3. industry connection
Having been in the snowboard industry forever Warren has cultivated many industry connections. Maintaining connection in any industry requires at times, the monotonous work-like tasks of attending trade shows (“oh yes, I am so excited you now use recycled milk cartons for your topsheet”), rep shows (“oh it comes in blue, red, yellow, green and brown, uuuuum kind of exactly the same colours of the previous10 T-shirt you showed me”), returning phone calls (“no I don’t want to buy a closeout of 1oo pairs of Heelies”) and so on. While this seems very basic, not all business owners maximize the benefits of these connections. The Easy Rider on the other hand has this down to an art and offer exclusive items and “Easy Rider Edition” products.
The boardsport industry decided a while back they were going to sell to basically any retailer that met their stringent requirement of placing an order. Gone are the days when Core Board Shops were the only place to get the latest and coolest products. The last category for a board shop to really maintain that exclusive feel is special edition products and shop branded products. The Easy Rider does this better than any shop I have seen. You could get an “Easy Rider edition” Burton board, boots and bindings. There are Volcom Easy Rider T’s and Easy Rider snowboard gloves by Celtek and so on. Customers can purchase a product that is a limited edition and not available anywhere else in Canada. This is especially important for board sport core shops to give customers a reason to continue to support the shop.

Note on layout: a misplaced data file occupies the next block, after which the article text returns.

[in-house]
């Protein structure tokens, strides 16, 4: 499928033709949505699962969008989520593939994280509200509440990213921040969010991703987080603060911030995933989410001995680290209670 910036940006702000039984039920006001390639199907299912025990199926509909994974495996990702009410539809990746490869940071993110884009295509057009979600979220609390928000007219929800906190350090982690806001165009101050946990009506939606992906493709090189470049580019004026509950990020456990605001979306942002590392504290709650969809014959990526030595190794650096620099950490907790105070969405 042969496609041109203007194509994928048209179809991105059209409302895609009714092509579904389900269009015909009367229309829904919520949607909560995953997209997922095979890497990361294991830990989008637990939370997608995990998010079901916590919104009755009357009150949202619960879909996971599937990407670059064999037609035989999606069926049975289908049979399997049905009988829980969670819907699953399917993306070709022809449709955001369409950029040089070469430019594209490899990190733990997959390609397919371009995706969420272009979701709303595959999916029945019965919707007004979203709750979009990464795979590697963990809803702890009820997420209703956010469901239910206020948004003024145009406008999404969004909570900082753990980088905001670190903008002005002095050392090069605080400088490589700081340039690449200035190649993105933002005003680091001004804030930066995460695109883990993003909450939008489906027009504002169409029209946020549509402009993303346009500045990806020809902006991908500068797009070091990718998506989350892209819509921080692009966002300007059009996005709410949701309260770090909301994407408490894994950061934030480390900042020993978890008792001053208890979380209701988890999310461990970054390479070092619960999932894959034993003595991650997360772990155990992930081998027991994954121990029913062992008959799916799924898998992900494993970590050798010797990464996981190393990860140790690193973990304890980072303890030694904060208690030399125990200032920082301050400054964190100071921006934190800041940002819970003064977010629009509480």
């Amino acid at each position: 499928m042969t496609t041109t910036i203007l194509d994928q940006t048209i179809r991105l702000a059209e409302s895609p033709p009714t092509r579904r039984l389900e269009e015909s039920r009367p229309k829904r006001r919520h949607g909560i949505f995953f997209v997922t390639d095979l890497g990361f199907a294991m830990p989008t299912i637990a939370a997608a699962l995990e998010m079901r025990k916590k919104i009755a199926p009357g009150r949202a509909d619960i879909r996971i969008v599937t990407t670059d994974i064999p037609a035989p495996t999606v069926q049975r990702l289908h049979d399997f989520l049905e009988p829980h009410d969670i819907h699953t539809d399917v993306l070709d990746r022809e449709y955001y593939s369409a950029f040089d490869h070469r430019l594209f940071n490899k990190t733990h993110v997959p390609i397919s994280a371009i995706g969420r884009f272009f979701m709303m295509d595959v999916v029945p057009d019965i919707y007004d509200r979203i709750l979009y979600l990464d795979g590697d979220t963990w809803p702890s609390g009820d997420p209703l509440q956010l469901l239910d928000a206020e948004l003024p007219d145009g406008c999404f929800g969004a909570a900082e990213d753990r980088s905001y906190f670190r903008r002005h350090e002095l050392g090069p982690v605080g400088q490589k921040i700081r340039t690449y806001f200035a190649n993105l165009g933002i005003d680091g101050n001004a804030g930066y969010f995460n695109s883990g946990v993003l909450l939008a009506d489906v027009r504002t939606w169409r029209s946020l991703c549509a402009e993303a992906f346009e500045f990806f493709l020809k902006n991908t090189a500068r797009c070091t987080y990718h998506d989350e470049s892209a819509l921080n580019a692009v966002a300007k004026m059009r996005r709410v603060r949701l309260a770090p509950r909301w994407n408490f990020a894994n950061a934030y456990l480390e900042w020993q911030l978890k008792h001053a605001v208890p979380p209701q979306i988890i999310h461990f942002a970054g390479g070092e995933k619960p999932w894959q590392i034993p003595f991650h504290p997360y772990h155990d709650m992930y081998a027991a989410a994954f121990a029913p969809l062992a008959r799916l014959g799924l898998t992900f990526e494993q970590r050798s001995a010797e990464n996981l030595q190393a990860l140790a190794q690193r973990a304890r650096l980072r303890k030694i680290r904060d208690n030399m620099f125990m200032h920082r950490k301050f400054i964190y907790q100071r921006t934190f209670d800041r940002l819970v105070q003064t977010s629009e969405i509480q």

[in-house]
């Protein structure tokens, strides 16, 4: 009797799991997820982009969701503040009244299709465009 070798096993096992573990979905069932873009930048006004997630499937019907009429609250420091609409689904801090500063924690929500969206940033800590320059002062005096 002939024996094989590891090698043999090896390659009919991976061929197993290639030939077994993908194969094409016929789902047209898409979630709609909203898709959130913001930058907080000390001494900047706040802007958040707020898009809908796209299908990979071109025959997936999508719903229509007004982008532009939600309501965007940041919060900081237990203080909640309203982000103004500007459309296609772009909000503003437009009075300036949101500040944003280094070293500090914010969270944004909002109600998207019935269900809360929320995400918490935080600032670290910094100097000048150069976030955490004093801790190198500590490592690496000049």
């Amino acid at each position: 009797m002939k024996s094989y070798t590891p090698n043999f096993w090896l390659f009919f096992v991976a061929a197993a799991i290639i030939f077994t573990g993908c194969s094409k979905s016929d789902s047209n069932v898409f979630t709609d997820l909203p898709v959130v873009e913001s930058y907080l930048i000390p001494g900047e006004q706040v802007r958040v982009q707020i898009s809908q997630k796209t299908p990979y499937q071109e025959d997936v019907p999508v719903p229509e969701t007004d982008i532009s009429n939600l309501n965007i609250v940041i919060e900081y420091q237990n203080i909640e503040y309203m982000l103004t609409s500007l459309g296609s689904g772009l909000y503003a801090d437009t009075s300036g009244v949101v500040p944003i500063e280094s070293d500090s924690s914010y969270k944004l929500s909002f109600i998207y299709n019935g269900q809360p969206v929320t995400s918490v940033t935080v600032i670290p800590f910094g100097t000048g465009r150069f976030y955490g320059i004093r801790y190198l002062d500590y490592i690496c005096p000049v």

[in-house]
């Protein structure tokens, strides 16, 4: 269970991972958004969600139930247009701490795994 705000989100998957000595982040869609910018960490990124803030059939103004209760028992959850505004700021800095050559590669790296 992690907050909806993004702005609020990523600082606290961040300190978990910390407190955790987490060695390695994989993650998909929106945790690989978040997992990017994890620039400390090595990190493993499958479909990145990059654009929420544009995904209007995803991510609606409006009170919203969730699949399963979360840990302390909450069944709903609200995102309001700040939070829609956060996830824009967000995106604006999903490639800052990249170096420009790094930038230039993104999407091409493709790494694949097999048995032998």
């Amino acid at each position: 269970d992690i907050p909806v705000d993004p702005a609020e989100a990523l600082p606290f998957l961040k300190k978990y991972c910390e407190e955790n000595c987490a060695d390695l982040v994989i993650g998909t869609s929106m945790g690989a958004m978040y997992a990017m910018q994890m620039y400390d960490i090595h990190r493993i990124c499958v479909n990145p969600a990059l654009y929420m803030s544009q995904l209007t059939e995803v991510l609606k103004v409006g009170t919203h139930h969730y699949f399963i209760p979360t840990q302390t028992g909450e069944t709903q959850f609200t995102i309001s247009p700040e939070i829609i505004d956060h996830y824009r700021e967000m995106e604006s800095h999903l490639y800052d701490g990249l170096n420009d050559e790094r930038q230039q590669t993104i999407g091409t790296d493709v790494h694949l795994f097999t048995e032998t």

Have you stayed up with nurturing your industry connections? If not, make a goal to call at least one a week of the connections you have neglected. Start brainstorming on ways to utilize these connections to better position your products or services for your target market.
Warren Currie and The Easy Rider have proven it is possible to make your living doing something you love. It requires keeping stoked on the reason you started the business, carefully selecting the products you offer and utilizing industry connections to your benefit.
The Easy Rider
Edmonton, AB, T6J 6L7